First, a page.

Exploring the power of quantum computing
Quantum computing could revolutionise banking in areas like risk analytics, machine learning and cybersecurity. HSBC is joining forces with other companies and research laboratories to investigate the potential of this cutting-edge technology.
From helping detect fraud to answering customer queries efficiently, digital technology already plays a key role in making banking safer and more convenient.
Now HSBC is taking part in a pioneering research project to examine how a revolutionary new type of computer could make banking in the future even better.
Quantum computers promise to deliver a step-change in computational power. They have the potential to tackle highly complex tasks far beyond the capabilities of today’s machines. The technology is still in its early days, so the kinds of tasks those might be and how they might benefit different industries remain unknown.
Due to their vastly greater power, quantum computers could deliver extraordinary developments for banking
That’s what the European NEASQC (Next Applications of Quantum Computing) project wants to find out – and HSBC is playing a key role.
The project involves a consortium of 12 European companies and research laboratories who will work together to develop possible use cases in fields ranging from drug discovery and breast cancer detection to carbon capture and energy infrastructure risk assessments.
Gustavo Ordonez-Sanz, Head of Economic Capital Analytics and Global Risk Innovation Lead, HSBC, said: “Due to their vastly greater power, quantum computers could deliver extraordinary developments for banking in areas like risk analytics, machine learning and cybersecurity.
“Most experts believe we are at least 10 years away from commercially viable quantum computers for general purposes, although recent advances hint at potential breakthroughs sooner. We need to embrace this technology, in line with the bank’s innovation agenda, keeping up with the latest developments and growing our internal knowledge to increase our readiness for the post-quantum world.”
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HSBC is the only financial services organisation involved in the NEASQC project, and will join a workstream looking at applications for quantum computing within the banking industry.
The four-year project has a budget of EUR4.7 million (USD5.5 million), which has been fully funded from the European Union’s Horizon 2020 research and innovation programme. It brings together experts in quantum computing with commercial end-users including Atos (IT), Total and EDF (energy) and AstraZeneca (pharmaceutical), as well as HSBC.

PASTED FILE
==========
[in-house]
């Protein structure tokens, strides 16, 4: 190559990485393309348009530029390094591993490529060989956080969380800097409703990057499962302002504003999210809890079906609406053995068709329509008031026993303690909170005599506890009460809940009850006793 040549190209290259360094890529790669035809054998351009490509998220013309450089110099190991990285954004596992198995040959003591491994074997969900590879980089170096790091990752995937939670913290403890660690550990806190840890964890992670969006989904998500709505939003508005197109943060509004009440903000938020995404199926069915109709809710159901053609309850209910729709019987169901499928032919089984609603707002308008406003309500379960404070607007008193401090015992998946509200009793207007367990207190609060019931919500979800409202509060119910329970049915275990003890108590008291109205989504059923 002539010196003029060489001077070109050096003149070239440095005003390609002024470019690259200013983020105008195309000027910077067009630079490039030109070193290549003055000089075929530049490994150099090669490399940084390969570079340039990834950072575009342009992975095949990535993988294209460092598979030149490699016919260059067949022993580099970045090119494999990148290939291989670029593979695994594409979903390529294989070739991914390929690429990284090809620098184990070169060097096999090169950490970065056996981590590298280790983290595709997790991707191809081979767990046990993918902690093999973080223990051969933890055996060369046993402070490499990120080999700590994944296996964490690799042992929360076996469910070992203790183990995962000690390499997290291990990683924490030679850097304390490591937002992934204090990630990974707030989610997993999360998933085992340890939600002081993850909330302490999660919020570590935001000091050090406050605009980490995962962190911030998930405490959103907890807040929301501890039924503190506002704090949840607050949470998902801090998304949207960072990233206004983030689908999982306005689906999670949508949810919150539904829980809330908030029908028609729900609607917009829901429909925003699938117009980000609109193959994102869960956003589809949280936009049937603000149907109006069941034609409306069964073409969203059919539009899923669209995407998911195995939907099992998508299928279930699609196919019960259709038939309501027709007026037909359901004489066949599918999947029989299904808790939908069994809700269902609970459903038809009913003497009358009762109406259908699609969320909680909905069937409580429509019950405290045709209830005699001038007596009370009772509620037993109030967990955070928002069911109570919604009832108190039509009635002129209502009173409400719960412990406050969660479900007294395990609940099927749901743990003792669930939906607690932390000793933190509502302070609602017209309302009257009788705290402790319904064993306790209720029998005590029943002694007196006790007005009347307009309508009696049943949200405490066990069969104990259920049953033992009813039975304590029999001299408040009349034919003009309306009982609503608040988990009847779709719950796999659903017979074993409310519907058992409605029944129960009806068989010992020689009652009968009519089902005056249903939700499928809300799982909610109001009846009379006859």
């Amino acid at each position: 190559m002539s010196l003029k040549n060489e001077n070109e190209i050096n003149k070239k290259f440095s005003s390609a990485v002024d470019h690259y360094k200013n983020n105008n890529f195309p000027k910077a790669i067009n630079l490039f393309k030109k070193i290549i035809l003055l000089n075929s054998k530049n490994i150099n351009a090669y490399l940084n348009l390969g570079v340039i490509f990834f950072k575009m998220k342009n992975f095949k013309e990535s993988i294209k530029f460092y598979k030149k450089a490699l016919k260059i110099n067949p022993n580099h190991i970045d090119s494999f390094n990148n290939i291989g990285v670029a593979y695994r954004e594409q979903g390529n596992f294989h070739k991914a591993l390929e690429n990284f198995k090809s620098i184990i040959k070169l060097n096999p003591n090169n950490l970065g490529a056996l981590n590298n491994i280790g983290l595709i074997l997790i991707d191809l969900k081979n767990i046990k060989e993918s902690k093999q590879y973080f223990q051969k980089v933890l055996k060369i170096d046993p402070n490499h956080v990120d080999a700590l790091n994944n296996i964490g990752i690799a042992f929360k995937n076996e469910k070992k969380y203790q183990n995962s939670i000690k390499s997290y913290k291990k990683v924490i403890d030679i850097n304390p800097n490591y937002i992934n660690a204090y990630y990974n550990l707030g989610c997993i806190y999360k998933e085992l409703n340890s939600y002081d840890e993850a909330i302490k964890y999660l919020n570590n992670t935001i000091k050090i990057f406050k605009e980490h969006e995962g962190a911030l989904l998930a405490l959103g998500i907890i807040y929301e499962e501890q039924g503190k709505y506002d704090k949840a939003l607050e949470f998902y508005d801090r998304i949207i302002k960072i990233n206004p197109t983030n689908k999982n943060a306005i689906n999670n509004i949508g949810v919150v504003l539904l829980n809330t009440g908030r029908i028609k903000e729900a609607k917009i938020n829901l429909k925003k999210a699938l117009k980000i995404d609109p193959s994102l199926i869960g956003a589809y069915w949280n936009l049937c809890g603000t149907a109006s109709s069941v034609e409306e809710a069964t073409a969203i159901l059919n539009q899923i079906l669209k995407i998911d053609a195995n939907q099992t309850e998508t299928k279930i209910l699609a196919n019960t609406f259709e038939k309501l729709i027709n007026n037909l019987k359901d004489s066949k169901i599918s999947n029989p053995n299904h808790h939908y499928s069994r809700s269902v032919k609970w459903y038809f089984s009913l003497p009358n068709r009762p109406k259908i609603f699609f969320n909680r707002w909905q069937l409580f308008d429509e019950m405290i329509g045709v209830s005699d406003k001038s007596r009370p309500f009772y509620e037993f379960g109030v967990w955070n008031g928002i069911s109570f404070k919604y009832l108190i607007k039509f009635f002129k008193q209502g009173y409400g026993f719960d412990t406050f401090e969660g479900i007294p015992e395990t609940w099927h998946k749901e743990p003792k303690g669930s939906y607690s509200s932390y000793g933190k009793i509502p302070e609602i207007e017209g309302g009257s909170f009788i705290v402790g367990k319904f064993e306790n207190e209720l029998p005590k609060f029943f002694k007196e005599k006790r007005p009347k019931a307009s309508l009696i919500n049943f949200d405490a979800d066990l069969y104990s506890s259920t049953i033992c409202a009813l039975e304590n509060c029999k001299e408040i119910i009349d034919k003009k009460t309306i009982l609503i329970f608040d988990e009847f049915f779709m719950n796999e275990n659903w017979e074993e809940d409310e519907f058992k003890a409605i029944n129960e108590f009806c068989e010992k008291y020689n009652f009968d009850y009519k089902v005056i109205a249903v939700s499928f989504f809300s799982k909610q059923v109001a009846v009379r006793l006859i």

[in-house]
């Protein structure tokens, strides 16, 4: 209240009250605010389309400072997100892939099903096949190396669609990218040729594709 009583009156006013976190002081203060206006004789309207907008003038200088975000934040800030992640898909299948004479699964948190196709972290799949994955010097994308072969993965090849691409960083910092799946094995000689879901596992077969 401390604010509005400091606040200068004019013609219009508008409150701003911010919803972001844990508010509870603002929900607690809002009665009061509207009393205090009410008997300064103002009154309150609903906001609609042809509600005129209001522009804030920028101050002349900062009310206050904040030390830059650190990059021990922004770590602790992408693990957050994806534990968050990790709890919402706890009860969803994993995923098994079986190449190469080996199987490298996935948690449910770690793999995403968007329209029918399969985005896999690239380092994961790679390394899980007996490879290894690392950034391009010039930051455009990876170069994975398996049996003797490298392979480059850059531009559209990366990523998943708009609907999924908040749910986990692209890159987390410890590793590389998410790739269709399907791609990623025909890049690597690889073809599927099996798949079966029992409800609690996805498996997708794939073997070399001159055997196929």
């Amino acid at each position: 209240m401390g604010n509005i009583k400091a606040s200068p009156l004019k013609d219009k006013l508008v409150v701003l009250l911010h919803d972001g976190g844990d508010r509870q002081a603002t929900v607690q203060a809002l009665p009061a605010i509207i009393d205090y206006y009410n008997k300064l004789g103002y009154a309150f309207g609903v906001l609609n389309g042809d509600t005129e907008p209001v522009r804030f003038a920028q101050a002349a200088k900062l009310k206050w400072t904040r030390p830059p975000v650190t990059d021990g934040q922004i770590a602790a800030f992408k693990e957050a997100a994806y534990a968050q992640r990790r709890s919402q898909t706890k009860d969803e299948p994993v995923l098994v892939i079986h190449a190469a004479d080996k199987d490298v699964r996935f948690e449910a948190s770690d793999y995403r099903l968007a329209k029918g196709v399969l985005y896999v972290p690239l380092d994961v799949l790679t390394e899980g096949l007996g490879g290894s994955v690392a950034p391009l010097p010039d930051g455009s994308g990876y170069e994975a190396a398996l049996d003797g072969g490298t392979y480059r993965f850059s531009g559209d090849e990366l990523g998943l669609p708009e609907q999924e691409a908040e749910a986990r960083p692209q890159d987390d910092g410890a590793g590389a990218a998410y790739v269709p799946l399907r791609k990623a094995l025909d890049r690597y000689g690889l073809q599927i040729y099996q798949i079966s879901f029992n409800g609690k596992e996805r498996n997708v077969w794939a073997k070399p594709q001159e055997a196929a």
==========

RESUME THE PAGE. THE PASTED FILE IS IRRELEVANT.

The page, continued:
Nuno Matos, CEO of HSBC Bank plc and CEO Europe, HSBC, said: “Quantum computing has the potential to solve problems that were previously very resource intensive while improving the customer experience.
“We’re delighted to be part of this important initiative, which is at the forefront of technological research, and I look forward to sharing updates on its progress.”
As well as developing a number of industrial and financial use cases for the technology, the project aims to build and share knowledge with the wider user community and create open-source programming libraries to facilitate quantum computing experimentation by others.
Ordonez-Sanz added: “Unlike the early days of classical computing, cloud technologies provide early access to quantum computing without the need for physical ownership of the hardware.
“Cloud-based quantum computing and working with partners in this field allow early experimentation at lower cost. This way we can stay on top of the latest developments, and will be well placed to judge if and when it’s the right time to invest in this technology.”
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What is quantum computing?
All ‘classical’ computers, from smartphones to supercomputers, work by processing data based on sequences of 0s and 1s. Each individual 0 or 1 is a ‘bit’.
Quantum computers work in a completely different way and are based on the laws of quantum mechanics. Instead of using bits, they use quantum bits or ‘qubits’.
Whereas bits can only be a 0 or 1, qubits can be 0, 1, or both 0 and 1 at the same time, in what’s called ‘superposition’.
It’s sometimes likened to a coin lying flat versus a spinning coin. With a bit, it can only be 0 or 1 (‘heads’ or ‘tails’) – but with a qubit, it’s effectively ‘heads’ and ‘tails’ simultaneously.
Qubits can also be linked to act like each other, via a phenomenon called ‘entanglement’. These properties of ‘superposition’ and ‘entanglement’ are key to the power of quantum computing. In a conventional computer, twice as many bits means twice the processing power – whereas a quantum computer’s power increases exponentially with the number of qubits.
Not only is this expected to make quantum computers faster and more efficient than even the most powerful current supercomputer, it’s thought they could have potential uses and solve problems that we can’t even comprehend yet.